AN estimated 1,000 head teachers from schools across England are expected to march on Downing Street tomorrow (Friday), protesting about “unsustainable” budget shortfalls.
While they are adamant: school budgets have been “slashed” and services cut, the Department of Education says: “There is more money going into schools than ever before.”
It is a baptism of fire for Mr Mann who took up post at the start of term and is already proving to be a man of principle.
Married with two school-aged children, Mr Mann is due to spend his first year at Amery Hill taking stock and evaluating, before devoting some of his time to teaching geography and RE.
A teacher of 24 years, his career has been spent in much larger, more modern school environments and he has been “blown away” by the “traditional warmth and small school feel” of Amery Hill and its position at the “heart of the community.”
Sharing the governing body’s “visionary outlook, strong values and sense of community,” his ambition is to further strengthen the school’s academic excellence within a nurturing and student focused environment. He wants to encourage a culture of “celebration and reward”, of raised student expectation and aspiration” in an environment that allows staff and students to take chances and risks in learning and to challenge themselves and understand that getting things wrong is all part of learning.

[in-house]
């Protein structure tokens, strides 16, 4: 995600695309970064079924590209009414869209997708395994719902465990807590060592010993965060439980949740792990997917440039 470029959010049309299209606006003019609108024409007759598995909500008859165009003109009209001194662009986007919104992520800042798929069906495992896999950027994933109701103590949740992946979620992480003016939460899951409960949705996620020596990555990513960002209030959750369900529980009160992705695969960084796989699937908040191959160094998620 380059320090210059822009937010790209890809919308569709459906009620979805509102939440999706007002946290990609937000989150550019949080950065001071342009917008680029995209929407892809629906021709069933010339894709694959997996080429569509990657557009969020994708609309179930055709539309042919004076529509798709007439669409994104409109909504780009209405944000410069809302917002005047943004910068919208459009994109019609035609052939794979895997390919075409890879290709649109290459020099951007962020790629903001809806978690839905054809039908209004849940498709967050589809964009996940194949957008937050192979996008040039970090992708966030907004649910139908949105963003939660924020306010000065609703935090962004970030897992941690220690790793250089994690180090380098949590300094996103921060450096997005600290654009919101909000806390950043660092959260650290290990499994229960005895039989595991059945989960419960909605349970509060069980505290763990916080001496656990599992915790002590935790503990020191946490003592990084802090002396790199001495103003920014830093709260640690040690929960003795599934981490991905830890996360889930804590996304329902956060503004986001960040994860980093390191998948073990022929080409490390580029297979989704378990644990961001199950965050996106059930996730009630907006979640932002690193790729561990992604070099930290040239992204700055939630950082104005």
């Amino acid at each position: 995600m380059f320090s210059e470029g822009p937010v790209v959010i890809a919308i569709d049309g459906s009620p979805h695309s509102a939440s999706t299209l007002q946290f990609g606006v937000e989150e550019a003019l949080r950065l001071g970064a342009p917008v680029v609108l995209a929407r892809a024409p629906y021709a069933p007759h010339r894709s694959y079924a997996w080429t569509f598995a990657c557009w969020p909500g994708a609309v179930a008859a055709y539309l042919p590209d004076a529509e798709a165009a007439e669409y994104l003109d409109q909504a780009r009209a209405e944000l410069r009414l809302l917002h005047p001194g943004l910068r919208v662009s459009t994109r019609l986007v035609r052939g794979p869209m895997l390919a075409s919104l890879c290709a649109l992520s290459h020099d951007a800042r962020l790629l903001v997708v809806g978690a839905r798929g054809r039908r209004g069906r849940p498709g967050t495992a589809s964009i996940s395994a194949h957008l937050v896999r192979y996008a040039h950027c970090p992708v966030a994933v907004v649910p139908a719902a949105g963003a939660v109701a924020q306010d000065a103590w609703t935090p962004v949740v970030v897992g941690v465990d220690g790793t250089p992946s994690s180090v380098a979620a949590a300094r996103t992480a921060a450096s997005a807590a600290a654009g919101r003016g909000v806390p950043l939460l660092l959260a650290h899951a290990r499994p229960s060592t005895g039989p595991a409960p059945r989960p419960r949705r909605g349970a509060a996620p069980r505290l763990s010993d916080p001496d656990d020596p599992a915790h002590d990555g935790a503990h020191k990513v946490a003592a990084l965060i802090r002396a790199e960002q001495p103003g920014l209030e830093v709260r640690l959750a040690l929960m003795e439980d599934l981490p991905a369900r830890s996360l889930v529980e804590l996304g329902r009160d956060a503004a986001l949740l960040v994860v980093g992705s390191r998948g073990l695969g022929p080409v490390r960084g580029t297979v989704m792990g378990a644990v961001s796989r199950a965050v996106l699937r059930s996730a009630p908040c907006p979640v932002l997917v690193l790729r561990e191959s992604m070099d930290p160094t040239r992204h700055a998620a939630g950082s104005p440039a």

He wants a “restless school”, full of “life-long learners”, never really satisfied and always watching for the next thing that it can do better.
He is proud of the inclusivity of Amery Hill which, as a stand alone Academy has invested heavily in making the school accessible to all students, with a strong SEN (Special Educational Needs) Hub, to break down barriers to learning.
He wants to work together with local cluster schools to compliment and drive the level of education provision forward to benefit the people of Alton.
And he believes Hampshire is a “good” Local Authority, offering good support, but it is the second worst funded in the country - receiving just £5,056 per pupil per head compared for example to Tower Hamlet at £8,331.
Mr Mann points out that while Academy status enables schools like Amery Hill to have more control over finances and greater autonomy, provision under the National Funding Formula is “crippling schools”.
And, while Amery Hill has a “wonderful” business manager and board of governors to manage the budget, with every penny accounted for and focused on teaching and learning, one of the biggest challenges as a head teacher is having to prioritise and compromise and, he said, “I don’t like to compromise young people’s futures.”
It is the driving force that has shaped his decision to join Friday’s march. He told the Herald: “In the past headteachers have always been polite and respectful, and they don’t strike. But enough is enough.
“This march is symbolic of years of under financing. If we are going to invest in one thing in this country we should invest in young people - they are our future - it is non-negotiable and we don’t want compromise.
“I will be marching to show solidarity with my colleagues and for the future of the education system.”